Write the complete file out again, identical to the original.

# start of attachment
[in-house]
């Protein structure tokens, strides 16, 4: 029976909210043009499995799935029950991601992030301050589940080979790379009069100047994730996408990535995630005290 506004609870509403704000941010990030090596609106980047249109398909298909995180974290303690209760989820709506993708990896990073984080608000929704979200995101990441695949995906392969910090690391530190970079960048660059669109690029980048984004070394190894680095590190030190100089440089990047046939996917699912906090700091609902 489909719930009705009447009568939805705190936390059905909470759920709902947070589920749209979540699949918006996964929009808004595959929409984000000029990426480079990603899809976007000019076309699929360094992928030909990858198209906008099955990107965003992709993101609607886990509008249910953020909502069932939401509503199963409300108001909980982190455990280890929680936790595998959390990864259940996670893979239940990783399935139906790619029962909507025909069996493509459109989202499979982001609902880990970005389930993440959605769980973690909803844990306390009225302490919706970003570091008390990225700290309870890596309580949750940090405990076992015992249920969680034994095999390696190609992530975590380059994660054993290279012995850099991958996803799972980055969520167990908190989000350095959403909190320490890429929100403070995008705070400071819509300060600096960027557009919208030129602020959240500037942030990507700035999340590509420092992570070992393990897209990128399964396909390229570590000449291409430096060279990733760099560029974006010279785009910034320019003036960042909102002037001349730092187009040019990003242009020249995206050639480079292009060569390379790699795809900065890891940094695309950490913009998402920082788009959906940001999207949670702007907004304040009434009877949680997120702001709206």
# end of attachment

[in-house]
């Protein structure tokens, strides 16, 4: 029976909210043009499995799935029950991601992030301050589940080979790379009069100047994730996408990535995630005290 506004609870509403704000941010990030090596609106980047249109398909298909995180974290303690209760989820709506993708990896990073984080608000929704979200995101990441695949995906392969910090690391530190970079960048660059669109690029980048984004070394190894680095590190030190100089440089990047046939996917699912906090700091609902 489909719930009705009447009568939805705190936390059905909470759920709902947070589920749209979540699949918006996964929009808004595959929409984000000029990426480079990603899809976007000019076309699929360094992928030909990858198209906008099955990107965003992709993101609607886990509008249910953020909502069932939401509503199963409300108001909980982190455990280890929680936790595998959390990864259940996670893979239940990783399935139906790619029962909507025909069996493509459109989202499979982001609902880990970005389930993440959605769980973690909803844990306390009225302490919706970003570091008390990225700290309870890596309580949750940090405990076992015992249920969680034994095999390696190609992530975590380059994660054993290279012995850099991958996803799972980055969520167990908190989000350095959403909190320490890429929100403070995008705070400071819509300060600096960027557009919208030129602020959240500037942030990507700035999340590509420092992570070992393990897209990128399964396909390229570590000449291409430096060279990733760099560029974006010279785009910034320019003036960042909102002037001349730092187009040019990003242009020249995206050639480079292009060569390379790699795809900065890891940094695309950490913009998402920082788009959906940001999207949670702007907004304040009434009877949680997120702001709206």